It's marvelous how wickedly clever engineers are at finding ways of placing ads next to just about everything you do online.
Cookies are stealthily slipped into your laptop like roofies into a margarita. Suddenly, you are reading an English newspaper when up pops a helpful advertisement offering you a rather model-featured companion ready to curl up with you in your ZIP code.
It seems, however, that some Gmail users are becoming increasingly disconcerted by the ads that Google is placing around their more personal communications. I received, for example, an e-mail from a reader called Keegan. His story is a simple one.
He was reading an e-mail from Apple regarding iPods and the perfect Valentine's gift. That's when he noticed the related information line at the top of the screen. It had nothing to do with Apple or iPods. Instead it referenced a much more intimate type of Valentine's gift.
Who could not be amused by such creative thinking from a mere algorithm? It is such beautiful and lateral thinking. Um, iPod. Um, Valentine. Yes, vibrator!
As Keegan ruefully told me: "An iPod Touch may be a personal pleasure device, but the apps have not yet reached the same level of satisfaction that [another device] may provide."
Keegan's case does not appear to be isolated or necessarily new. Gmail user Sucan complained that when an e-mail about a sick cat arrived, an ad about "estate planning and funeral planning" appeared.
It is one thing, perhaps, to see mildly annoying ads next to searches. But the very nature of e-mail demands a certain privacy, one that seems to interest Google not in the least bit. Indeed, if you read Google Help, you begin to realize that the company really does seem to believe in the "goodness" of its ads. However, this "goodness" may well have something to do with the very good relationship between engineering and money.
Last month, Google made changes to its Gmail ad sprinkling. Google Help helpfully indicates that these targeted ads are now even more, well, good: "Until now, the ads you've seen next to a message were picked based on the content of that message only. For example, if you're looking at a confirmation e-mail from a hotel in Chicago, you might see ads about flights, restaurants or other things relevant to your trip to Chicago."
But hark at this excitement: "Sometimes, the ads related to a particular message aren't good enough." That cannot be possible. Surely that must be system error. Not GOOD enough?
Google has a solution that improves on its astonishing advertising excellence: "Rather than show less relevant ads, Gmail can now instantaneously serve ads based on another recent message on the same page of your in-box, helping make the ads more relevant to you."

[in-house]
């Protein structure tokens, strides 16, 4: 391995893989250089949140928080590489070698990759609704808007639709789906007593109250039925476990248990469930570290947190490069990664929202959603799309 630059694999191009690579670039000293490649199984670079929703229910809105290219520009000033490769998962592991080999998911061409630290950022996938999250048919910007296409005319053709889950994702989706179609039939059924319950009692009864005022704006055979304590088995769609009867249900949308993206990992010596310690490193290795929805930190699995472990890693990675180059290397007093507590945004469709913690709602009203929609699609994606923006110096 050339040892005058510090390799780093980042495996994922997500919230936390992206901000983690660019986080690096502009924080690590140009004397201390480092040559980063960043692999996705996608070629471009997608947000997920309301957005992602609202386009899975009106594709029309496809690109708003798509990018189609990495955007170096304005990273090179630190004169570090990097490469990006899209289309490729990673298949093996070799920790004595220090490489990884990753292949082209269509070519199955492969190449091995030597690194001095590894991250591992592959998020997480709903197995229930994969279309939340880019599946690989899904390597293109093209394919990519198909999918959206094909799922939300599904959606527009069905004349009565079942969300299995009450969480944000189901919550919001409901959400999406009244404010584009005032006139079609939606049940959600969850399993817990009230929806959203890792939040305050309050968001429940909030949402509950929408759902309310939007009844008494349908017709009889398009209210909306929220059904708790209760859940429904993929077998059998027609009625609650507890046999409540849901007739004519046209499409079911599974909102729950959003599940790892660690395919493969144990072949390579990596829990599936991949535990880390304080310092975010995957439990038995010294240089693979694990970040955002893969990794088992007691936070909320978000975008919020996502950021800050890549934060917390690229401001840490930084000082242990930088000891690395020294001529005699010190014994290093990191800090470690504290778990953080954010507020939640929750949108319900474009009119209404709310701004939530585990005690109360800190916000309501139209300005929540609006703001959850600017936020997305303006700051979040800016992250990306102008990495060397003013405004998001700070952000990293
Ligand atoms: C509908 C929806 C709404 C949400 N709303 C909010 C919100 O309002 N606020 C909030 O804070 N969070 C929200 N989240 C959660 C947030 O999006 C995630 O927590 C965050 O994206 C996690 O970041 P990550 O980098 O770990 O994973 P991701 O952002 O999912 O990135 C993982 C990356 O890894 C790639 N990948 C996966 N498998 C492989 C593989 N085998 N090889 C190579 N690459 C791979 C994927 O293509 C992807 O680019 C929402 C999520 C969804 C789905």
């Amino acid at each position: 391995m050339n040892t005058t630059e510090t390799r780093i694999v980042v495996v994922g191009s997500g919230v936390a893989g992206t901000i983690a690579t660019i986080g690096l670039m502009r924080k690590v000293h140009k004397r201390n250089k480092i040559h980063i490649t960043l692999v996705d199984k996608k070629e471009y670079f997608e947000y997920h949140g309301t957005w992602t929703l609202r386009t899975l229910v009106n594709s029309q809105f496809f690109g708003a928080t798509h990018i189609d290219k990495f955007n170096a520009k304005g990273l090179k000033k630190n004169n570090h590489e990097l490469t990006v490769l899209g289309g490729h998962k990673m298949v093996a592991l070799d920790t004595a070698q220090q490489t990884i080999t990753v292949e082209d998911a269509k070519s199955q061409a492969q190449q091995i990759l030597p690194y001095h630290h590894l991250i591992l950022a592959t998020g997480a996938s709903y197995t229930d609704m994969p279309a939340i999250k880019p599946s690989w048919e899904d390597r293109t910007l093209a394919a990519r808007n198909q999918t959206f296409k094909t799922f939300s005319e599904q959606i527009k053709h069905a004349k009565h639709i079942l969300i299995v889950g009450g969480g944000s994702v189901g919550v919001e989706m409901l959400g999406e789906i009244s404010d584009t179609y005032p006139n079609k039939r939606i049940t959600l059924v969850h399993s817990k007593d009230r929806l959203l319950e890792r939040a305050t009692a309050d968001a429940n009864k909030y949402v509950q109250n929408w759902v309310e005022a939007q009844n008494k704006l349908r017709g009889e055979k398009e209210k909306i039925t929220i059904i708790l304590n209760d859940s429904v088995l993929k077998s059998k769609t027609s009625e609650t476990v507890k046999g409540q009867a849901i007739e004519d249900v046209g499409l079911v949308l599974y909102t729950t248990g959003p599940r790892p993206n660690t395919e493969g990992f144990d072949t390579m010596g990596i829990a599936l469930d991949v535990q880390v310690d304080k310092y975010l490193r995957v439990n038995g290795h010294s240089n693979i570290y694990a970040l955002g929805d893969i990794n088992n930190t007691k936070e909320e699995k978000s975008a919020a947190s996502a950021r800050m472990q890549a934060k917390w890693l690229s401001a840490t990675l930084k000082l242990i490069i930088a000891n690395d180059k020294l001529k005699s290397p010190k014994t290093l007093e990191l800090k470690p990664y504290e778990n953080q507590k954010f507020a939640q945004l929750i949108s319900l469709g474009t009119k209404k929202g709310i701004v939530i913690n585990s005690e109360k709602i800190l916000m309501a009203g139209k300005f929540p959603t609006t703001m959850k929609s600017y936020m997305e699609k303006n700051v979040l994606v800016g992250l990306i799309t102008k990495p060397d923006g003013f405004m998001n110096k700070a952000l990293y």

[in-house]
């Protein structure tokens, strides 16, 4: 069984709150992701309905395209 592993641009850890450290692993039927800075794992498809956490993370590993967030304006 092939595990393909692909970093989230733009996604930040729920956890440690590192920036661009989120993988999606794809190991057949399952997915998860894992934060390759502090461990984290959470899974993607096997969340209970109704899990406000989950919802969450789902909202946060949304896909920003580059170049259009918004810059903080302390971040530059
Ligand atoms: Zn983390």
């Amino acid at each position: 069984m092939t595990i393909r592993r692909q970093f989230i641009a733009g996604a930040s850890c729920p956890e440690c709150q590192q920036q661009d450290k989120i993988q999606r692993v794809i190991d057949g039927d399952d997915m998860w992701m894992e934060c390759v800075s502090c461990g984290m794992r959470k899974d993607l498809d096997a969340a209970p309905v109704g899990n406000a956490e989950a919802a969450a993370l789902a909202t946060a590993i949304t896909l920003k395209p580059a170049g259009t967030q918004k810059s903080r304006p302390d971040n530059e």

Google's example of this improvement is blissfully simple: "If your friend sends you a message to say happy birthday, but there aren't any good ads to show related to birthdays, you might see ads related to another message in your in-box instead -- like flights to Chicago."
You mean they wouldn't be able to find an ad that related to "happy" instead? I am mesmerized, though, by the phrase "aren't any good ads." What makes an ad "good"? What, indeed, makes a vibrator ad good with respect to an e-mail about iPods and Valentine's Day?
I tried an experiment--out of the goodness of my heart. I sent three e-mails, one after another, from my usual e-mail account (not Gmail) to a Gmail account that doesn't carry my own name. I allowed time for each to be received and read.
The first read: "I don't know what to do with my iPod for Valentines. Should I listen to it? Should I give it away? Or should I buy my Valentine something better? What do you think?"
Having received the e-mail, the Gmail account offered the fine suggestion of "Frye's shoes at Zappos."
I sent a second e-mail in the same way. This one, following the Google example of Chicago and birthdays, read: "I have a birthday and I am going to Chicago. What do you suggest I do? And should I do it with Laura?"
Google offered me the exact same ad about Frye's shoes (which I have never worn or bought) at Zappos.
However, I then sent a third e-mail: "I don't know whether I should have sex with my girlfriend on Valentines. Do you think it's a good idea? Or should I just get her something at Zappos?" This was sent within a minute or two of the previous two. Surely I would get the same Zappos ad again.
Surely not. Please see the screenshot. The Google machines suddenly ignored my clear mention of Zappos and tried to inspire me with a couples massage in San Jose, which is more than 50 miles from where I live.
We allow ourselves to participate in some strange mind-games if we live by the logic (and the goodness) of Google.